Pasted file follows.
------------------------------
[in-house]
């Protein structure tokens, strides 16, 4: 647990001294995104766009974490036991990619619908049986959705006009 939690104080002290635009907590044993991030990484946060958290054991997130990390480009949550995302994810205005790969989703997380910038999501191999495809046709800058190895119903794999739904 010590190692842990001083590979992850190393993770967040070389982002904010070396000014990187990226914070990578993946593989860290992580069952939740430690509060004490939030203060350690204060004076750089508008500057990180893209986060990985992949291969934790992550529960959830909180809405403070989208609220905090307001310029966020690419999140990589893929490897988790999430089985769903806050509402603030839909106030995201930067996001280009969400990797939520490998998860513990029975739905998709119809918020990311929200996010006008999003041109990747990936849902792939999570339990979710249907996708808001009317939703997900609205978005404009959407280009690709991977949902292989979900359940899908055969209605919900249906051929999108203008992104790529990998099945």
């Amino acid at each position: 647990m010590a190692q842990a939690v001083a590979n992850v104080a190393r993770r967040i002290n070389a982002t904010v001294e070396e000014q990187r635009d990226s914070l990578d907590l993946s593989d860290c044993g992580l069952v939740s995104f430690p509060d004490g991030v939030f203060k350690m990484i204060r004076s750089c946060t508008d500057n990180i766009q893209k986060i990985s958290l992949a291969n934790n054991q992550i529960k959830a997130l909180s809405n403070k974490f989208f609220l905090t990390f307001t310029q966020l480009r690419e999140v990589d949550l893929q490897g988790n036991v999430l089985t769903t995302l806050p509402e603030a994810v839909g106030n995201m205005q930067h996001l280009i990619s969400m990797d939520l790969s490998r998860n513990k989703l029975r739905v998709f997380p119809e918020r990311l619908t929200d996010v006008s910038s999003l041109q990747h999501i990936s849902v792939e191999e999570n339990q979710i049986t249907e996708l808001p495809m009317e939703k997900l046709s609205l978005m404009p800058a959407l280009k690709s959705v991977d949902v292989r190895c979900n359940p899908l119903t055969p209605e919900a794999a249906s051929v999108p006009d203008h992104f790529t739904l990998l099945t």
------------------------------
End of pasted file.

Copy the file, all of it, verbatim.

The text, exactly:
[in-house]
């Protein structure tokens, strides 16, 4: 647990001294995104766009974490036991990619619908049986959705006009 939690104080002290635009907590044993991030990484946060958290054991997130990390480009949550995302994810205005790969989703997380910038999501191999495809046709800058190895119903794999739904 010590190692842990001083590979992850190393993770967040070389982002904010070396000014990187990226914070990578993946593989860290992580069952939740430690509060004490939030203060350690204060004076750089508008500057990180893209986060990985992949291969934790992550529960959830909180809405403070989208609220905090307001310029966020690419999140990589893929490897988790999430089985769903806050509402603030839909106030995201930067996001280009969400990797939520490998998860513990029975739905998709119809918020990311929200996010006008999003041109990747990936849902792939999570339990979710249907996708808001009317939703997900609205978005404009959407280009690709991977949902292989979900359940899908055969209605919900249906051929999108203008992104790529990998099945």
């Amino acid at each position: 647990m010590a190692q842990a939690v001083a590979n992850v104080a190393r993770r967040i002290n070389a982002t904010v001294e070396e000014q990187r635009d990226s914070l990578d907590l993946s593989d860290c044993g992580l069952v939740s995104f430690p509060d004490g991030v939030f203060k350690m990484i204060r004076s750089c946060t508008d500057n990180i766009q893209k986060i990985s958290l992949a291969n934790n054991q992550i529960k959830a997130l909180s809405n403070k974490f989208f609220l905090t990390f307001t310029q966020l480009r690419e999140v990589d949550l893929q490897g988790n036991v999430l089985t769903t995302l806050p509402e603030a994810v839909g106030n995201m205005q930067h996001l280009i990619s969400m990797d939520l790969s490998r998860n513990k989703l029975r739905v998709f997380p119809e918020r990311l619908t929200d996010v006008s910038s999003l041109q990747h999501i990936s849902v792939e191999e999570n339990q979710i049986t249907e996708l808001p495809m009317e939703k997900l046709s609205l978005m404009p800058a959407l280009k690709s959705v991977d949902v292989r190895c979900n359940p899908l119903t055969p209605e919900a794999a249906s051929v999108p006009d203008h992104f790529t739904l990998l099945t």